We tend to judge other people by their behavior, and ourselves by our intentions.
Are you putting off having difficult conversations? Do you get frustrated from difficult talks with people?
This day workshop will help you have a productive dialog on sensitive topics.
At the end of the course, participants will be able to:
- Understand the Ten Commandments of Confrontation
- How to plan a difficult conversation using a worksheet
- Intention vs Impact effective listening
- How to acknowledge feelings and emotions
1. The Ten Commandments of Confrontation
Too often difficult conversations are delayed – halting efficiency and sowing mistrust within the team. When confrontation is necessary, its important that its done with care. Consider
these ten commandments for confrontation:
- Thou shalt confront others in private
- Thou shalt confront as soon as possible and not look for a better time
- Thou shalt stick to the issue at hand
- Thou shalt make thy point and not repeat it
- Thou shalt deal only with actions that can be changed
- Thou shalt avoid sarcasm (especially in an email or text)
- Thou shalt avoid words like always and ever because they are rarely
- Thou shalt ask questions and offer suggestions
- Thou shalt not apologise for the confrontation
- Thou shalt remember to highlight the persons positive contributions
2. How to plan a difficult conversation using a worksheet
When planning for a difficult conversation, its important to remember that conversations are
happening on two levels: Spoken and Unspoken. In preparation for a difficult conversation, its helpful to walk through the process of clarifying the
- Identify the Issue: The SPOKEN
- Contributions, Impact and Intentions
- Check, Perceptions and Feelings: The UNSPOKEN
3. Intention vs Impact Effective Listening
John Maxwell says, We tend to judge others by their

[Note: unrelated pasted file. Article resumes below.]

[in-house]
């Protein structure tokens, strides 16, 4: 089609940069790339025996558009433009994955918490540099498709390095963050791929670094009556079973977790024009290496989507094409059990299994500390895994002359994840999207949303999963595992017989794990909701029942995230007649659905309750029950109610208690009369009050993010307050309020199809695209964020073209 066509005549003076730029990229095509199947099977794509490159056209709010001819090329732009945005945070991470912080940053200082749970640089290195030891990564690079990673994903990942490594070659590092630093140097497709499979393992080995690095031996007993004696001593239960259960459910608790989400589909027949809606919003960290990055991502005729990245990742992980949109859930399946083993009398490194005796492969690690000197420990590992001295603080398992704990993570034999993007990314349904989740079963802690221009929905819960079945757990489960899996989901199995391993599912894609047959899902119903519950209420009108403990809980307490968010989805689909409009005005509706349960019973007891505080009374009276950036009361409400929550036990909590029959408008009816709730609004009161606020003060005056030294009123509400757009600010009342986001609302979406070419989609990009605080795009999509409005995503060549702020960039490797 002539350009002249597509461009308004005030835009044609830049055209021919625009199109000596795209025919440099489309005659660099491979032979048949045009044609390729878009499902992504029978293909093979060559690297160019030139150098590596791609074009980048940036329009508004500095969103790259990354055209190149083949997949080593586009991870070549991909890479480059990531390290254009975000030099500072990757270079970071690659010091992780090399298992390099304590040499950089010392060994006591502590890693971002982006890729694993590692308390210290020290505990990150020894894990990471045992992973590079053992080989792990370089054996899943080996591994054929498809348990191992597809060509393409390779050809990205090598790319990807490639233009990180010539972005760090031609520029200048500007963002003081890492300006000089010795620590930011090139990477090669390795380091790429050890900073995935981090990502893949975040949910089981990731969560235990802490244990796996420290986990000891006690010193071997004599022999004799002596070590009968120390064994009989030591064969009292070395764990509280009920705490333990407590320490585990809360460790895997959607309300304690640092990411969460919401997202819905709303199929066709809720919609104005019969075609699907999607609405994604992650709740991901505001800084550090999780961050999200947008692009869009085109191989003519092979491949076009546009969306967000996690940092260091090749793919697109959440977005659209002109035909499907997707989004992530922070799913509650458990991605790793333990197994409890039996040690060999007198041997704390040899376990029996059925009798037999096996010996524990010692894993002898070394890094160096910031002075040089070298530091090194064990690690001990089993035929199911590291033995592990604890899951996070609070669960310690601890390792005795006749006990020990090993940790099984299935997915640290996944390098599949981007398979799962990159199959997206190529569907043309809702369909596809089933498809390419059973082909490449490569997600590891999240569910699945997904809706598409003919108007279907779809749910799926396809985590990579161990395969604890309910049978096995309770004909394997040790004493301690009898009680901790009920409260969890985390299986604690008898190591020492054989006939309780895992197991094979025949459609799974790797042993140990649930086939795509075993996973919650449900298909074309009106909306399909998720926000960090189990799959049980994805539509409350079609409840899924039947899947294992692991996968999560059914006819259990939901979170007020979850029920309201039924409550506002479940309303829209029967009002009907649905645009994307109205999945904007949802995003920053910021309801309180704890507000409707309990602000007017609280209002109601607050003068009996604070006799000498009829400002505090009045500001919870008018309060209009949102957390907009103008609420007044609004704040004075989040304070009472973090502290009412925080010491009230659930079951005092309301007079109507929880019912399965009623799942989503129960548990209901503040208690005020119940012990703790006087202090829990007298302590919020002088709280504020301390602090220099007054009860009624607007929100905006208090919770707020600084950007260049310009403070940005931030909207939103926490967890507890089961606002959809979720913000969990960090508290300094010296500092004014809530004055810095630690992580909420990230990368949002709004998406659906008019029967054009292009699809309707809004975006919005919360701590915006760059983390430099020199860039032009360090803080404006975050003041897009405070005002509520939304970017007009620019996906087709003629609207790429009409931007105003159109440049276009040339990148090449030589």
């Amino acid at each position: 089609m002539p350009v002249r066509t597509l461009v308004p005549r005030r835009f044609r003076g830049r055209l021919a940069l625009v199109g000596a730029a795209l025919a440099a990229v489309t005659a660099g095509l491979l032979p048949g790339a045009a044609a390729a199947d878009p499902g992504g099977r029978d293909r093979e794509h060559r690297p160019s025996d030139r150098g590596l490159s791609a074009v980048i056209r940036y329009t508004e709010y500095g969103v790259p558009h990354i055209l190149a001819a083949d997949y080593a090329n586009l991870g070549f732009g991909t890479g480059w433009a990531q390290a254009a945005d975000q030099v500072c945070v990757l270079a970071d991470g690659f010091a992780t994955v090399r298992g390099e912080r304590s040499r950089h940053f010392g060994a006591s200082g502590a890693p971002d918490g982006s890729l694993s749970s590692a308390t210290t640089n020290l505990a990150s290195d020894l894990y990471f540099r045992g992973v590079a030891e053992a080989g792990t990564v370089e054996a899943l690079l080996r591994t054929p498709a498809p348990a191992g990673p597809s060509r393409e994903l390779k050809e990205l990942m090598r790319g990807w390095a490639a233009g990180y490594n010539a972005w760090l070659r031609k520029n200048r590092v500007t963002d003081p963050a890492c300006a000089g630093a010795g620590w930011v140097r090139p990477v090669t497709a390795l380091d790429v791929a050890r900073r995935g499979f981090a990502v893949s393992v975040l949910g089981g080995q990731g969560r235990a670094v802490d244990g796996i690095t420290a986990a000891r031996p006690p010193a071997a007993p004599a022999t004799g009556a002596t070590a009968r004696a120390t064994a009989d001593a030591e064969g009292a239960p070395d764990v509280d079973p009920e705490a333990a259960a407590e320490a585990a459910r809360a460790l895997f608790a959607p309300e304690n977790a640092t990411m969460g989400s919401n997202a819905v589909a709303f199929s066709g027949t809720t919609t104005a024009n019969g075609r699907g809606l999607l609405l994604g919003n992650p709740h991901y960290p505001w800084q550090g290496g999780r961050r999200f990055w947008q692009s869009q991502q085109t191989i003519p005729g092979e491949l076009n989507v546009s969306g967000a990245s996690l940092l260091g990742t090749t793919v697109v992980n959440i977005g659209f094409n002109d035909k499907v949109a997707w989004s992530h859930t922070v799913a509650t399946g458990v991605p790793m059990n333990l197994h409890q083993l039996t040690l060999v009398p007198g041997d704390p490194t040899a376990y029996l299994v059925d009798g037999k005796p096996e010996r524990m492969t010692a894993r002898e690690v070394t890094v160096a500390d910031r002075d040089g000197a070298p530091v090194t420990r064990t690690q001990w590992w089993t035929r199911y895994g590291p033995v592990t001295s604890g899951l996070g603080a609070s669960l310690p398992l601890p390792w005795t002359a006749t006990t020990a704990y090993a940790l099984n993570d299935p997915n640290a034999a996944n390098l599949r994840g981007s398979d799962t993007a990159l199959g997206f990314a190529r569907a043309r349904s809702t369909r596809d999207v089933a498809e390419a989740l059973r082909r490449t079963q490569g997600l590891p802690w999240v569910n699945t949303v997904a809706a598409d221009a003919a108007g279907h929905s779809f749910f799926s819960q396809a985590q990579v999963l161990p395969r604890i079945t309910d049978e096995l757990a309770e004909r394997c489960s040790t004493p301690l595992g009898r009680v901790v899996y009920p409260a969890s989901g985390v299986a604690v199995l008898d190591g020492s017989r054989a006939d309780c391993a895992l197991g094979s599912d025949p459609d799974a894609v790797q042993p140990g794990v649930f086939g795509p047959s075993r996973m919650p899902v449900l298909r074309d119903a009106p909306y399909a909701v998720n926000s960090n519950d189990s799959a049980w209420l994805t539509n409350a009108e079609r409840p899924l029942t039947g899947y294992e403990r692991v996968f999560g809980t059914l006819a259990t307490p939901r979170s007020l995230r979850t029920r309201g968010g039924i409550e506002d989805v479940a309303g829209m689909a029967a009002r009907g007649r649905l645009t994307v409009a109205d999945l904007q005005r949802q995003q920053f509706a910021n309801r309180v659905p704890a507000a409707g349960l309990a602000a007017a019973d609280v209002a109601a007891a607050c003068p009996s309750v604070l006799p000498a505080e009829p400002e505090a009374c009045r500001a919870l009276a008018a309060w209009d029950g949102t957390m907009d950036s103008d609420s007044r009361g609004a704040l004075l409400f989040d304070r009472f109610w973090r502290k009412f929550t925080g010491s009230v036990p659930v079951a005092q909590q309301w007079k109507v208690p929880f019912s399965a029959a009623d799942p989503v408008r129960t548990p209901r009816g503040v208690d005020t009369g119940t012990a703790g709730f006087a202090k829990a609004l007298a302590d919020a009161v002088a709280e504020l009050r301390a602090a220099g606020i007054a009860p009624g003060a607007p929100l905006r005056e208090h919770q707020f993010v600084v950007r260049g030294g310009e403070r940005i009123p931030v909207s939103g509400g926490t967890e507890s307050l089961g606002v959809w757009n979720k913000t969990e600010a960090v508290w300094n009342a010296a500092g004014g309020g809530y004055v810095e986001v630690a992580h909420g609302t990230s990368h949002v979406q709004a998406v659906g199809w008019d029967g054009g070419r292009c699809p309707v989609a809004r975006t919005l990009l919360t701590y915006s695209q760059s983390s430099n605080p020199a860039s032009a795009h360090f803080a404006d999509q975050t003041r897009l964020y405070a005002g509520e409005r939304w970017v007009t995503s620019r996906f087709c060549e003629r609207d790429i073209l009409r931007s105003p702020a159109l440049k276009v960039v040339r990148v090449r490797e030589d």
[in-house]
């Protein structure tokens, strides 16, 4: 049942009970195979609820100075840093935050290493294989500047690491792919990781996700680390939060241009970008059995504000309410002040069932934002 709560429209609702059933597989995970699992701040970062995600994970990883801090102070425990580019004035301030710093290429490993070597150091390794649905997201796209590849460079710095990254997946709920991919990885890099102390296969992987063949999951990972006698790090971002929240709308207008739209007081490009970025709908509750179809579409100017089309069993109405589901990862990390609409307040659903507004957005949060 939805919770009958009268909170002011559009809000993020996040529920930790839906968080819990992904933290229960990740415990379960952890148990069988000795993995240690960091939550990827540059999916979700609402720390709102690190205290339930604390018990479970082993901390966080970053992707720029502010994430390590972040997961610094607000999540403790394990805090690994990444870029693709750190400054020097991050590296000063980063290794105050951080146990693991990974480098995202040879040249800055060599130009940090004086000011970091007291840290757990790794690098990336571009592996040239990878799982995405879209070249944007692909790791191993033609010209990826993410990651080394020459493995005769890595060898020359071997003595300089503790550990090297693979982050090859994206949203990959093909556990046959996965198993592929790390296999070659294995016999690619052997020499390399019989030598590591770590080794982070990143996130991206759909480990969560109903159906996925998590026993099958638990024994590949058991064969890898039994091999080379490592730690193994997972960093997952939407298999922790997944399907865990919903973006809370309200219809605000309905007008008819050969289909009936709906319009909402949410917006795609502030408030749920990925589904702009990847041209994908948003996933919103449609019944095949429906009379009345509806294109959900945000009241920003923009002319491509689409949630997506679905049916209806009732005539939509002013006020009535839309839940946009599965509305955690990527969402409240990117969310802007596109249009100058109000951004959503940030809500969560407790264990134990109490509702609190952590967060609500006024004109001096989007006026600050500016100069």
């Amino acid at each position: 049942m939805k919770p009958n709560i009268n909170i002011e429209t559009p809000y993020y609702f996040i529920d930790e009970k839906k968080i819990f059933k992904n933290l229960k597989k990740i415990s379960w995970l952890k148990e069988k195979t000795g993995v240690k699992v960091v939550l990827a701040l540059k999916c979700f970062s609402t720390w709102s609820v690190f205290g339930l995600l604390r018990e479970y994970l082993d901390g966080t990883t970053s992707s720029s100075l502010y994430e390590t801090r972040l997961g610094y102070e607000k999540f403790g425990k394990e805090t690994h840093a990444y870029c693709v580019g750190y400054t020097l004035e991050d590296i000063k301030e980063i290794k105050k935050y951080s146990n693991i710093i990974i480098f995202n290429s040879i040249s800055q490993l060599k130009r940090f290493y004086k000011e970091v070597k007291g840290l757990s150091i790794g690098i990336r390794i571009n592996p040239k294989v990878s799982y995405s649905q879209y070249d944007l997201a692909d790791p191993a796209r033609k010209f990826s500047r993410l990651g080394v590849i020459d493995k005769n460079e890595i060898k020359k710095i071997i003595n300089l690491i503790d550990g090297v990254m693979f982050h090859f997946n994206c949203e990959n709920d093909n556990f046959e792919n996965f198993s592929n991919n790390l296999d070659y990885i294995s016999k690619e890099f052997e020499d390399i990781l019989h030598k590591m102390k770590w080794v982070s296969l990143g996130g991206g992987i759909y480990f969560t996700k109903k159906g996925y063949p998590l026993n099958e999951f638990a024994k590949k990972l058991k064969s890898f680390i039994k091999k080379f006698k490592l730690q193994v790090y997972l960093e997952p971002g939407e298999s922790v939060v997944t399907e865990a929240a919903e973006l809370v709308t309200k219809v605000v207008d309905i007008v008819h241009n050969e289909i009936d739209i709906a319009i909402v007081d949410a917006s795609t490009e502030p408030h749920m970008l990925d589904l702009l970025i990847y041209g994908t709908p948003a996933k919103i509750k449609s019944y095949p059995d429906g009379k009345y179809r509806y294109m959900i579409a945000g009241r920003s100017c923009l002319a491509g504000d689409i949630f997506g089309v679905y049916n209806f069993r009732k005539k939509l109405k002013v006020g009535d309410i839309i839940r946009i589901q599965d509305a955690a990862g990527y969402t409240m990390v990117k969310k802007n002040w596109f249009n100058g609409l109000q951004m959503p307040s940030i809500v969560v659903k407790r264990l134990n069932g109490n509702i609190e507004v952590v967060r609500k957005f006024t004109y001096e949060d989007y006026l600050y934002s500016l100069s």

behaviors, and ourselves by our intentions. Its essential that as listeners,
we consider the intention of someones words as well as the impact those words
have on us. During the workshop we will practice listening both with intention
and impact in mind.
4. How to acknowledge feelings and emotions
Acknowledging the feelings of those you are confronting with a difficult conversation is vital. When that is remembered, perceptions and feelings might be unspoken but should be addressed.
Heres how this will be achieved:
- Accept that feelings and emotions are normal and natural
- Realise that unexpected emotions will leak or burst into difficult conversations
- Recognise that our feelings are formed in response to our perceptions
- To change the way you feel, change the way you think
- Acknowledge that a judgment isnt a feeling
- Express your feelings without judging, attributing, or blaming. Start by saying, I
- Acknowledge that both parties might have strong feelings
During this half-day workshop we will focus on learning and applying critical skills
to address the difficult conversations that your team needs to have. Good
leaders know the importance of confronting and engaging in necessary
conversations so that employees and peers are empowered to move forward.
Workshops are facilitated by a John Maxwell Master Trainer
Certificate Obtained and Conferred by
Participants will be awarded with a Certificate of Attendance by The John Maxwell Company.
Nett Course Fees: $500.00 (before GST)
Prices are exclusive of GST and subject to other LHUB miscellaneous fees